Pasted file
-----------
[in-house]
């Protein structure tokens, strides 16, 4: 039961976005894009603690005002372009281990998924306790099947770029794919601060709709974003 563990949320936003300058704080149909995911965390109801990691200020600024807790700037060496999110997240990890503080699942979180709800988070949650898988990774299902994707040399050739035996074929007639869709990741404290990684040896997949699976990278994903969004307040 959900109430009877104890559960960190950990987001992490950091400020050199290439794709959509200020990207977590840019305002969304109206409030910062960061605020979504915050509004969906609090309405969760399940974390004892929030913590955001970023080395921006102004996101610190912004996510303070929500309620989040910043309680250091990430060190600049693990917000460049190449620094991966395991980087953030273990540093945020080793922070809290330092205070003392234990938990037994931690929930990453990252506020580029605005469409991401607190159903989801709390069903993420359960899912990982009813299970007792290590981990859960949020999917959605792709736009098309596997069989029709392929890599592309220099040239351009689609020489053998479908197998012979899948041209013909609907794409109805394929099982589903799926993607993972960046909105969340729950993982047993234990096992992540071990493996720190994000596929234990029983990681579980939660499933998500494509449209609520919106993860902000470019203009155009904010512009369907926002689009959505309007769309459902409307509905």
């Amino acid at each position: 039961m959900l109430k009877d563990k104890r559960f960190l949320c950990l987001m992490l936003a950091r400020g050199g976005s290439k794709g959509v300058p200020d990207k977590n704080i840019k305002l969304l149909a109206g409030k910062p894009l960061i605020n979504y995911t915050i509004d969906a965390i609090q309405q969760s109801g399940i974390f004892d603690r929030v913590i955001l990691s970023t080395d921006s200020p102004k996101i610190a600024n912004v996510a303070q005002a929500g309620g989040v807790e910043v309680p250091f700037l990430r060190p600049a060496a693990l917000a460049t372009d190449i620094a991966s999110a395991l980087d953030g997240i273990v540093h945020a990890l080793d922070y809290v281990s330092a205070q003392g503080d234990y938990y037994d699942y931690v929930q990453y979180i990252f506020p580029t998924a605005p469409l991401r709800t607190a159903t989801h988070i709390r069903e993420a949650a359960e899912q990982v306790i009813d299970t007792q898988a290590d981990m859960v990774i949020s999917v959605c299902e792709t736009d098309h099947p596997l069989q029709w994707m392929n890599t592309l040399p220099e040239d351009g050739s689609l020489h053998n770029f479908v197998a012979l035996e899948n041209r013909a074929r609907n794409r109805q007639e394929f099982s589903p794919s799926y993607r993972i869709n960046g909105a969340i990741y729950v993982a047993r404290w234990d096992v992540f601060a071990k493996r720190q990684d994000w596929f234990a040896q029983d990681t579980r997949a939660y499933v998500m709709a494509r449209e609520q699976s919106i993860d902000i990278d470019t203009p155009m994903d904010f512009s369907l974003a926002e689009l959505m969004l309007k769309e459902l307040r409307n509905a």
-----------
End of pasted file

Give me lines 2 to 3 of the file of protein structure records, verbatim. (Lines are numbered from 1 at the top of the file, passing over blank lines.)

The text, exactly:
């Protein structure tokens, strides 16, 4: 039961976005894009603690005002372009281990998924306790099947770029794919601060709709974003 563990949320936003300058704080149909995911965390109801990691200020600024807790700037060496999110997240990890503080699942979180709800988070949650898988990774299902994707040399050739035996074929007639869709990741404290990684040896997949699976990278994903969004307040 959900109430009877104890559960960190950990987001992490950091400020050199290439794709959509200020990207977590840019305002969304109206409030910062960061605020979504915050509004969906609090309405969760399940974390004892929030913590955001970023080395921006102004996101610190912004996510303070929500309620989040910043309680250091990430060190600049693990917000460049190449620094991966395991980087953030273990540093945020080793922070809290330092205070003392234990938990037994931690929930990453990252506020580029605005469409991401607190159903989801709390069903993420359960899912990982009813299970007792290590981990859960949020999917959605792709736009098309596997069989029709392929890599592309220099040239351009689609020489053998479908197998012979899948041209013909609907794409109805394929099982589903799926993607993972960046909105969340729950993982047993234990096992992540071990493996720190994000596929234990029983990681579980939660499933998500494509449209609520919106993860902000470019203009155009904010512009369907926002689009959505309007769309459902409307509905």
């Amino acid at each position: 039961m959900l109430k009877d563990k104890r559960f960190l949320c950990l987001m992490l936003a950091r400020g050199g976005s290439k794709g959509v300058p200020d990207k977590n704080i840019k305002l969304l149909a109206g409030k910062p894009l960061i605020n979504y995911t915050i509004d969906a965390i609090q309405q969760s109801g399940i974390f004892d603690r929030v913590i955001l990691s970023t080395d921006s200020p102004k996101i610190a600024n912004v996510a303070q005002a929500g309620g989040v807790e910043v309680p250091f700037l990430r060190p600049a060496a693990l917000a460049t372009d190449i620094a991966s999110a395991l980087d953030g997240i273990v540093h945020a990890l080793d922070y809290v281990s330092a205070q003392g503080d234990y938990y037994d699942y931690v929930q990453y979180i990252f506020p580029t998924a605005p469409l991401r709800t607190a159903t989801h988070i709390r069903e993420a949650a359960e899912q990982v306790i009813d299970t007792q898988a290590d981990m859960v990774i949020s999917v959605c299902e792709t736009d098309h099947p596997l069989q029709w994707m392929n890599t592309l040399p220099e040239d351009g050739s689609l020489h053998n770029f479908v197998a012979l035996e899948n041209r013909a074929r609907n794409r109805q007639e394929f099982s589903p794919s799926y993607r993972i869709n960046g909105a969340i990741y729950v993982a047993r404290w234990d096992v992540f601060a071990k493996r720190q990684d994000w596929f234990a040896q029983d990681t579980r997949a939660y499933v998500m709709a494509r449209e609520q699976s919106i993860d902000i990278d470019t203009p155009m994903d904010f512009s369907l974003a926002e689009l959505m969004l309007k769309e459902l307040r409307n509905a």